The Oyo State Government has debunked insinuations that its new policy direction on education is aimed at privatizing its secondary schools, just as it clarified that the proposed partnership with stakeholders would not lead to retrenchment of a single teacher.
The government’s position was conveyed at a news conference by the Special Adviser to the Governor on Communication and Strategy, Mr. Yo,mi Layinka, in Ibadan, on Tuesday.
Other stakeholders at the press briefing were the Permanent Secretary in the Ministry of Education, Science and Technology, Mrs. Aderonke Makanjuola; and her counterpart in the Information and Culture ministry, Dr. Bashir Olanrewaju.
The government’s representatives said the press conference was called to allay the fears of members of the public who have been fed with what he termed half truth and outright falsehood by a few uninformed individuals and organizations.
Layinka assured that the state governor, Senator Abiola Ajimobi, who was elected on the popular mandate of the people for a historic second term, would not take any decision that would be against the overriding interest of the public.
He explained that the government only responded to clarion calls by religious leaders, missionaries, old students’ associations and communities to partner with it in the management of few of the schools, which they originally owned.
Layinka said, “We are only going into partnership with these bodies who might meet the criteria for return of such schools. We are not selling our schools. In fact, we might end up returning not more than 20 out of our 631 secondary schools that were originally owned by missionaries and communities.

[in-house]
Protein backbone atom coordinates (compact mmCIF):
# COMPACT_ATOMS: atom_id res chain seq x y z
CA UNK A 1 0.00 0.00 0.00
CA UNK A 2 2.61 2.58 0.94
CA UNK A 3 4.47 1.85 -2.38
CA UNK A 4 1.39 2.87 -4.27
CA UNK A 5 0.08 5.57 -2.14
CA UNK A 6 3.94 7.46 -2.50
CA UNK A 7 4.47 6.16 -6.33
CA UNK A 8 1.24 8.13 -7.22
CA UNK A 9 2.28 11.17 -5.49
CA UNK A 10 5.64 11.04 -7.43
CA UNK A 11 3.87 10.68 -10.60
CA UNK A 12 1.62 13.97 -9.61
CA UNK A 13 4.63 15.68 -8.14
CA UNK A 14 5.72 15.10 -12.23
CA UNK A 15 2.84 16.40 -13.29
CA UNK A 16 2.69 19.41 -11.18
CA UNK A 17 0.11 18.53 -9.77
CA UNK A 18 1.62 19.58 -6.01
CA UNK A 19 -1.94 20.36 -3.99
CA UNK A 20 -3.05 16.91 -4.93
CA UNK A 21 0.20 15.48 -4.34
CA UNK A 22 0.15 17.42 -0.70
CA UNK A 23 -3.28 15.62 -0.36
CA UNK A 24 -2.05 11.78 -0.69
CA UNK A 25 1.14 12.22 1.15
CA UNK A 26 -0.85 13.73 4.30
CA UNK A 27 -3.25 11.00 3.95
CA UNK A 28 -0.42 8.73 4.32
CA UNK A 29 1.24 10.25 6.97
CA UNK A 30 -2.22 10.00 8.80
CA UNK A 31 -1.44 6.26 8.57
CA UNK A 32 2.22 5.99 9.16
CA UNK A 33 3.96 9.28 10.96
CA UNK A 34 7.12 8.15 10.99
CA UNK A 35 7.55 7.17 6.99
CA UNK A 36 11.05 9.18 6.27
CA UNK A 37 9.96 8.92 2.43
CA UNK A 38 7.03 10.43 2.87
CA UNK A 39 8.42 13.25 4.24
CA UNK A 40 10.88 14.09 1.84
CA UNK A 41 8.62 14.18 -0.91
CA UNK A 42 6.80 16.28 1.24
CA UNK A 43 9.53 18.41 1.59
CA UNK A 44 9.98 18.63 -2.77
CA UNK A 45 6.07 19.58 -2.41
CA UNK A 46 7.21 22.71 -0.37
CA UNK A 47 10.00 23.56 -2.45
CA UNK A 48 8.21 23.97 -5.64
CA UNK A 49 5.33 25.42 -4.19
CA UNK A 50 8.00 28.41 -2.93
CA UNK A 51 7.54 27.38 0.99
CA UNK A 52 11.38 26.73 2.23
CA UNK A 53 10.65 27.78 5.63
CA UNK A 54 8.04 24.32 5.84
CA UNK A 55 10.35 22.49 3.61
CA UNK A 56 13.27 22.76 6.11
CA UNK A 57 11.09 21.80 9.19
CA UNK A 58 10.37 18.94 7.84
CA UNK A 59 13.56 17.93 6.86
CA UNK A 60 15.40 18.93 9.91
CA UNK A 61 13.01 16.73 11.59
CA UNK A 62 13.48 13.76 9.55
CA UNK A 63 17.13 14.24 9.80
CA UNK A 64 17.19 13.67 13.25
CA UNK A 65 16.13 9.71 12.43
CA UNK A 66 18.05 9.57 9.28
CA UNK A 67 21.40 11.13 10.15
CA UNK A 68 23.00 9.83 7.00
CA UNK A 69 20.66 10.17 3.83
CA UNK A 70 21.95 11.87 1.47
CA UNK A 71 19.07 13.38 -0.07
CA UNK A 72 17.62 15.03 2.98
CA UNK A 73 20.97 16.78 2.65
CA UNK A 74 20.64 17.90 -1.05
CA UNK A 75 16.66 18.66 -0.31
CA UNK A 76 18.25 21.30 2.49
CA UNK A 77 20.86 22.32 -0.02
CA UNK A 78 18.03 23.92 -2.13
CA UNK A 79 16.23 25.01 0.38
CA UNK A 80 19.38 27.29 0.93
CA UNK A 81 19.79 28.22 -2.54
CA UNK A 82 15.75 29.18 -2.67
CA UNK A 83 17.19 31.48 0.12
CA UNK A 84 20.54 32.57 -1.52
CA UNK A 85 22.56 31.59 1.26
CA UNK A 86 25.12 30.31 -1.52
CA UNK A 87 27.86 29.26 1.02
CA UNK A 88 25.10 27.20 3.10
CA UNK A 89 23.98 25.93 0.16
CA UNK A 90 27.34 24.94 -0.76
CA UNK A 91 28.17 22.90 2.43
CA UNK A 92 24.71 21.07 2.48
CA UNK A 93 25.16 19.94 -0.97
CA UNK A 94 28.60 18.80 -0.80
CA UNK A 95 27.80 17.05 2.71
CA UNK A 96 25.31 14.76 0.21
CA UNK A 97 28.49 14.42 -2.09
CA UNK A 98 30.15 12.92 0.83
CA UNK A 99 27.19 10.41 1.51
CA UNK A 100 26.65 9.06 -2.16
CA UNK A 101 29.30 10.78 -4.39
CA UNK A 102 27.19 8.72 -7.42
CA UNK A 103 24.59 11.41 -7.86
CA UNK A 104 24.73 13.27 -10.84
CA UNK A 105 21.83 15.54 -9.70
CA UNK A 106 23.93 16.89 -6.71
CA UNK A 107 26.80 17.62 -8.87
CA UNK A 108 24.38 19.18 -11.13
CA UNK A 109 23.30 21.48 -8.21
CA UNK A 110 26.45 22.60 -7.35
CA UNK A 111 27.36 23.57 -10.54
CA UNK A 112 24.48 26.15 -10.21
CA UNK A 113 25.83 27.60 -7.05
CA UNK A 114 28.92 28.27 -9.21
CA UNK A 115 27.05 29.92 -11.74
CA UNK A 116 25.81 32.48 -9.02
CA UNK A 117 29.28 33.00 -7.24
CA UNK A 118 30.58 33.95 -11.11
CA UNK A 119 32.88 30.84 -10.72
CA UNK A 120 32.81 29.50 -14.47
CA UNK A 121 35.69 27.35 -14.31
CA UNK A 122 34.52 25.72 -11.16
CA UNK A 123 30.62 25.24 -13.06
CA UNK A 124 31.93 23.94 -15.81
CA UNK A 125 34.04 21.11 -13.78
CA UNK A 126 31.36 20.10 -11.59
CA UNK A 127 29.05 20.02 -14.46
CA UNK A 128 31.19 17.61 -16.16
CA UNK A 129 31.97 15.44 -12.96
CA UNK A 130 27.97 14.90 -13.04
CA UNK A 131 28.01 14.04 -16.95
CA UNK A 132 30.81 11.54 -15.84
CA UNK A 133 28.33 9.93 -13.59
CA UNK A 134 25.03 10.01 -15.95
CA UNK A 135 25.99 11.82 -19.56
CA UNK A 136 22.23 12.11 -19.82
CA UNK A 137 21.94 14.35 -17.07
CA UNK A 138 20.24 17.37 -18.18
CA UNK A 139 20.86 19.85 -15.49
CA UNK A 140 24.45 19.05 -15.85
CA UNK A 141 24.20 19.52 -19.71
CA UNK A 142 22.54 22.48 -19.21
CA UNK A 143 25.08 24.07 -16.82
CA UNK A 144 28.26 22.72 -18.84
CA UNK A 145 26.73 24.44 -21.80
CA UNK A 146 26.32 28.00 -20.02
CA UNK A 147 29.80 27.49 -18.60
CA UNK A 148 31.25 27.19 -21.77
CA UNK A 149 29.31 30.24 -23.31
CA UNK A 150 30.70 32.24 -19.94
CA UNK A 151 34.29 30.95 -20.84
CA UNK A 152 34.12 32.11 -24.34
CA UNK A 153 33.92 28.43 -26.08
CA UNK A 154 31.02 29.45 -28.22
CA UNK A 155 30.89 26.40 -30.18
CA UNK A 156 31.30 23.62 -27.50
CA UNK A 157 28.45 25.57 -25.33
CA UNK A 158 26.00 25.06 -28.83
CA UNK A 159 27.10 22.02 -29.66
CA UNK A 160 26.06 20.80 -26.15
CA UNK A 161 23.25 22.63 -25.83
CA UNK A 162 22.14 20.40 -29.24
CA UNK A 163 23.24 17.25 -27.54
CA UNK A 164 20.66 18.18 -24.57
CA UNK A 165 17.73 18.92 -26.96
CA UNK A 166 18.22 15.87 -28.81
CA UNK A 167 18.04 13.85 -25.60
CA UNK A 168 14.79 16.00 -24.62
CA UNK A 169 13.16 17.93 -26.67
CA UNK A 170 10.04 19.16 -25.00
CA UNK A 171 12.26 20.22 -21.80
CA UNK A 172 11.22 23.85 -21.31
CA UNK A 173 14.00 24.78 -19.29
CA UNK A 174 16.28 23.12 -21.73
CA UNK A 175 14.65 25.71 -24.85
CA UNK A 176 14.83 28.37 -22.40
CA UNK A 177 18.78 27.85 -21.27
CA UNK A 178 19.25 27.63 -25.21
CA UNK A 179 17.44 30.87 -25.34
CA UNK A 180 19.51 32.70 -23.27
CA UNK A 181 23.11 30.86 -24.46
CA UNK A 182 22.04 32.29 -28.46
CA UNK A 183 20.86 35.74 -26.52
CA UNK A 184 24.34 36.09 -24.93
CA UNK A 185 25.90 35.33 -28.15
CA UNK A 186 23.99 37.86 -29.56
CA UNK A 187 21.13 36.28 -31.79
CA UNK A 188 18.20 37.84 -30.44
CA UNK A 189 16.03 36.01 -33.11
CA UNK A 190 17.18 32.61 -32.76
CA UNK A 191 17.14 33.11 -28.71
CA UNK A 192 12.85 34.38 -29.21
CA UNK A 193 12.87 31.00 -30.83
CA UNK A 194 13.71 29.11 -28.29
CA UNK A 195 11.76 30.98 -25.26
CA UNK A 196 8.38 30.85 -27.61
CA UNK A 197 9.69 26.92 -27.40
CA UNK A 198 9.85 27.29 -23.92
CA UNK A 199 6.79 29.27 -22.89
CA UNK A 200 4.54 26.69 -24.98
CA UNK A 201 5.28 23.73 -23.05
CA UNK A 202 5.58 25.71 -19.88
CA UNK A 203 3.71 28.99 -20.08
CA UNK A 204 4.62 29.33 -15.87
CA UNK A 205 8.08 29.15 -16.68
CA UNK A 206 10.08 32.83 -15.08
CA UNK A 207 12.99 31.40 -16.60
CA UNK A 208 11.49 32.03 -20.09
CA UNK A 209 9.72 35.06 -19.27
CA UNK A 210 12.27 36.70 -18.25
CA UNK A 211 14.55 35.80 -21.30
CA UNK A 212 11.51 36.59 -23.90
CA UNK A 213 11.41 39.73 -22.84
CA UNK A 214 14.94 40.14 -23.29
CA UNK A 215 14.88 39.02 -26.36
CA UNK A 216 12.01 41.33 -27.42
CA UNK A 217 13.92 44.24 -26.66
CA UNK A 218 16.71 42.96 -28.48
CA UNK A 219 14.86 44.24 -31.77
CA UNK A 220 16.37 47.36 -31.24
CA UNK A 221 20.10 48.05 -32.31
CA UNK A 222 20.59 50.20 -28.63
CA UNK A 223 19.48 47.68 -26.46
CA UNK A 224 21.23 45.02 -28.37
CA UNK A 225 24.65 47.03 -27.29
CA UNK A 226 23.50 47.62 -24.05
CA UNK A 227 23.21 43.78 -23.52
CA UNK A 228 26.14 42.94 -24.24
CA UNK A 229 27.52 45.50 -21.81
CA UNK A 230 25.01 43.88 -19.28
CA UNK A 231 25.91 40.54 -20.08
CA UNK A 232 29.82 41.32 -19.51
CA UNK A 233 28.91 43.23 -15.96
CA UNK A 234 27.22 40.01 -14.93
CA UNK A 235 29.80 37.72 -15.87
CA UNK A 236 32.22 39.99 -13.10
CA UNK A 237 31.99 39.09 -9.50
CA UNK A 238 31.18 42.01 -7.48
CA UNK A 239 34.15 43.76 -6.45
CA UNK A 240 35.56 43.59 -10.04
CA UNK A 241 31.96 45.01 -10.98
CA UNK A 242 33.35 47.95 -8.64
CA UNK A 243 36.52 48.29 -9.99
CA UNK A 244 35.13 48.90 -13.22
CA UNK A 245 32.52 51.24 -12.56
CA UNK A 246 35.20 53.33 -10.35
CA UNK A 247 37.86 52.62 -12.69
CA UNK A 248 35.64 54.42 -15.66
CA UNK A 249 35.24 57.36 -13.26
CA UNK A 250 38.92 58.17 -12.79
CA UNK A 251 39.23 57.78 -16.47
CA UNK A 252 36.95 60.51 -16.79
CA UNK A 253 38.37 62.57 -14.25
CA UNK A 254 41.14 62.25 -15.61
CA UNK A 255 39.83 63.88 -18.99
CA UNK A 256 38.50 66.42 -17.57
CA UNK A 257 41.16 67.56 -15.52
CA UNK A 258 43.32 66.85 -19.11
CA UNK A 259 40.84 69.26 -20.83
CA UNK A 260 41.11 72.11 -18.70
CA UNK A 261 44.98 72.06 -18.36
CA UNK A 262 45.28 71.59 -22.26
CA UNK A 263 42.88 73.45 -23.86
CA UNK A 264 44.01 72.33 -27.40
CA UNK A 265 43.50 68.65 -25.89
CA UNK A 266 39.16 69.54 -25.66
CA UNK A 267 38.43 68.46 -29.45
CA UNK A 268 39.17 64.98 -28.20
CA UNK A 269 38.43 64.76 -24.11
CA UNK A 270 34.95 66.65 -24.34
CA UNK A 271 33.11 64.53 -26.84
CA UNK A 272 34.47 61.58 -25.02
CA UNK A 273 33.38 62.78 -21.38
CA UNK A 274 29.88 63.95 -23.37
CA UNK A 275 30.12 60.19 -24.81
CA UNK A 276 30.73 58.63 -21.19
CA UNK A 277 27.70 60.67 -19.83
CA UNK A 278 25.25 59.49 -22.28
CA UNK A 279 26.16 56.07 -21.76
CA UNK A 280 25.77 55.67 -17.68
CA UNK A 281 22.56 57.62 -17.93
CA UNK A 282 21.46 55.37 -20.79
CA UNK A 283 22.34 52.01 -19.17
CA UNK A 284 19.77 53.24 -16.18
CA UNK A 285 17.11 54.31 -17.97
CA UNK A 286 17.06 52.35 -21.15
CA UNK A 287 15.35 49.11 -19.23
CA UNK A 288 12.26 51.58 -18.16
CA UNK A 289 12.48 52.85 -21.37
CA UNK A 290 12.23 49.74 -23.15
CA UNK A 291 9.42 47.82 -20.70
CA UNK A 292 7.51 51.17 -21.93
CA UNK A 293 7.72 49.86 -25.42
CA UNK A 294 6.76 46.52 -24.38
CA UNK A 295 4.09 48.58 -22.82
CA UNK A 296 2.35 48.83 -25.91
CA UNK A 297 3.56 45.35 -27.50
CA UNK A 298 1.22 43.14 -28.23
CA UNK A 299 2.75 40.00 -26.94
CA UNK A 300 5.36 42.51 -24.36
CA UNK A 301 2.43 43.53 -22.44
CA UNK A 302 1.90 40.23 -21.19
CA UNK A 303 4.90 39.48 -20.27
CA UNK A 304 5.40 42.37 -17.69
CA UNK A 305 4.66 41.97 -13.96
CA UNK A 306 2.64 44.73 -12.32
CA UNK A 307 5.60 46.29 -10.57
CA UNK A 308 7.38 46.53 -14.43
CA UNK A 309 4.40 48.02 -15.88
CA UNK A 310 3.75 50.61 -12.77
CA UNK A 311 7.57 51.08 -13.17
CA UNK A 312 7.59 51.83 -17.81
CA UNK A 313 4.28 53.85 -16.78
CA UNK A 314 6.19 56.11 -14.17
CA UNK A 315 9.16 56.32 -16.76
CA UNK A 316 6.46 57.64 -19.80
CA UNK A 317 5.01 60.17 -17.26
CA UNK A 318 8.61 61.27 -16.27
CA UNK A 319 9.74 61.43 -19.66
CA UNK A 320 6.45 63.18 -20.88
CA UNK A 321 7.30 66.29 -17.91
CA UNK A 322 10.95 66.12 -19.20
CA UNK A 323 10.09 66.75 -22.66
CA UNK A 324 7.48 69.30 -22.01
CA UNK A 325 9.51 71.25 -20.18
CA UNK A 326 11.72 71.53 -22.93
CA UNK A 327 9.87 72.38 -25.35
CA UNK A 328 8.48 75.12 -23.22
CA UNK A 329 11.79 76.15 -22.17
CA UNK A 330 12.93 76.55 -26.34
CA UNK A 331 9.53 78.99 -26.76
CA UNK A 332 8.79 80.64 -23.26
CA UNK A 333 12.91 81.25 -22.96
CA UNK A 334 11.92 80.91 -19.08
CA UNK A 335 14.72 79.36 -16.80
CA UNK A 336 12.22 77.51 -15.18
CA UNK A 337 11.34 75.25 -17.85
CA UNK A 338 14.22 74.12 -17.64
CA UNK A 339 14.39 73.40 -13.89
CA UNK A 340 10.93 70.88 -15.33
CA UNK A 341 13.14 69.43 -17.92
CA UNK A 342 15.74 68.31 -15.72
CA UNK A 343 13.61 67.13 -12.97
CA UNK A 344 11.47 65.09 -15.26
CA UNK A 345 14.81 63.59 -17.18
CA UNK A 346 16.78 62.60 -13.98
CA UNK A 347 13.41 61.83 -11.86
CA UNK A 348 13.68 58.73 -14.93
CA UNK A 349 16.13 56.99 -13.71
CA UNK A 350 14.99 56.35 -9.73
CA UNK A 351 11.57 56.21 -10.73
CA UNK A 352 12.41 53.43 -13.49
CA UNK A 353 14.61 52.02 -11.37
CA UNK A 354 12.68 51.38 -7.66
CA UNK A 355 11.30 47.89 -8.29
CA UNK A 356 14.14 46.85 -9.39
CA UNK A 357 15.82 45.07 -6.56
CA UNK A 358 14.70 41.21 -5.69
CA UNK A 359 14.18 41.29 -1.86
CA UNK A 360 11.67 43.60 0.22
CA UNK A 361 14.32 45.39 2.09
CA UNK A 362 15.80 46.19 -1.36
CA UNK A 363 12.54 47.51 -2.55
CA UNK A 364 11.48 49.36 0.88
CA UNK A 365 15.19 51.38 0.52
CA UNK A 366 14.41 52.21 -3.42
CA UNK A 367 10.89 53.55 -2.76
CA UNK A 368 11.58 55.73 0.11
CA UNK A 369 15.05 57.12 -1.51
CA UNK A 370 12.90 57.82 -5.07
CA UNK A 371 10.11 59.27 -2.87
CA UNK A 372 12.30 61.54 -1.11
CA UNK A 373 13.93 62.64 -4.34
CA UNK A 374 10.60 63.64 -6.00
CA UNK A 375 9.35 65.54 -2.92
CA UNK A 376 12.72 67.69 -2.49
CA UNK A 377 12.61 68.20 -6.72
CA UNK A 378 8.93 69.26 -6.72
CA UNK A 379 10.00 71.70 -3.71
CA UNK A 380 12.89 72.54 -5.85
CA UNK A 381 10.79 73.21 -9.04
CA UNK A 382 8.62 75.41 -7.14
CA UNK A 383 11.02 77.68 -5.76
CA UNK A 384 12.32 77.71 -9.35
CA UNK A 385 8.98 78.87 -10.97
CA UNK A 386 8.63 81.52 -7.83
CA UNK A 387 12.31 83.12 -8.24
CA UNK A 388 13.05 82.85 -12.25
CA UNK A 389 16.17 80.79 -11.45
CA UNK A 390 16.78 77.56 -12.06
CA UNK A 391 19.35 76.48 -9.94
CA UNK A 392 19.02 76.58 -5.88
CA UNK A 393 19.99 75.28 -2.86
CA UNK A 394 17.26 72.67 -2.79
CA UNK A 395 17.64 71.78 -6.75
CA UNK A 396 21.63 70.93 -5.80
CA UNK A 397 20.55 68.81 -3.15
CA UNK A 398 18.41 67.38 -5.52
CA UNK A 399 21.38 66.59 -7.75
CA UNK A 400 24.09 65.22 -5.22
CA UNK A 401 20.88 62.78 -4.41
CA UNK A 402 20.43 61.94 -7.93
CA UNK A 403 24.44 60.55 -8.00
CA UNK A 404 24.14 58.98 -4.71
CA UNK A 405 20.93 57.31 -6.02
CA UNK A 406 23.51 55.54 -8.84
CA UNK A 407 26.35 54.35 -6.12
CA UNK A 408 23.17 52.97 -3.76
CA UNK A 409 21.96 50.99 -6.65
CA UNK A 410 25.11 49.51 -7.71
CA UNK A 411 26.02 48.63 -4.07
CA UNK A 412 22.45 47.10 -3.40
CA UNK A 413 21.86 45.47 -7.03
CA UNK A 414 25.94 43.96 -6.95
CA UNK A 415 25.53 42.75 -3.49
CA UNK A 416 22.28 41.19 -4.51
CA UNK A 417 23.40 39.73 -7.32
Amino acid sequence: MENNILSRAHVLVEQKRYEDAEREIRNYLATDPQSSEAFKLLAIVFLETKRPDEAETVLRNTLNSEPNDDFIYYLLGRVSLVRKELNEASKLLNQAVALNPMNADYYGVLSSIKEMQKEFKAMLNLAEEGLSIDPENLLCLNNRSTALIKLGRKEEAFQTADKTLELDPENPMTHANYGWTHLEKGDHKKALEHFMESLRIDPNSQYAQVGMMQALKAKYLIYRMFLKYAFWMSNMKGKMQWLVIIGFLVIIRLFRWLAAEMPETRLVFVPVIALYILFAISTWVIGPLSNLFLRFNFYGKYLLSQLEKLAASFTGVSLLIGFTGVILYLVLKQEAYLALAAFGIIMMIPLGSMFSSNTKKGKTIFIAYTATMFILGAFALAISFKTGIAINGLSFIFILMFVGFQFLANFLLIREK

He stated that “In doing this, the interest of our pupils and parents are uppermost and that is why we will consider the spread of Government Secondary schools in the particular areas of interest and the total population of students in the area. If there are no alternative public schools, we will not return such school to interested partners.
“We need to allay the fears of labour that we will not retrench a single teacher as a result of this new policy. Teachers will be at liberty to determine whether to transfer their services to the new managements or to remain in the employ of the state government. Affected teachers will be subsequently distributed to other public schools.”
The Governor’s spokesman explained further that only JSS I students would be affected for now, while he emphasized that JSS II to SSS III students in any of the schools taken over by new managements would not pay school fees until the completion of their studies.
He said that the government’s decision to return mission and community schools to interested stakeholders had not negated its policy of giving quality education to its pupils, but would only enhance it.
Layinka said this informed the conditions set for such stakeholders before coming on board, part of which, he said, was proven commitment to education, evidence of previous experience in school administration, evidence of financial and management capability.
To further engage stakeholders on this new policy, he said that the government was organizing a forum which would provide a veritable platform for concerned parties to bare their minds, as well as the government to explain its position better on the matter.
The Governor’s aide used the opportunity to invite those opposed to the policy to attend the Wednesday’s forum in order to be better informed, saying that their current posture of shooting down the government’s genuine intention was unnecessarily heating up the polity.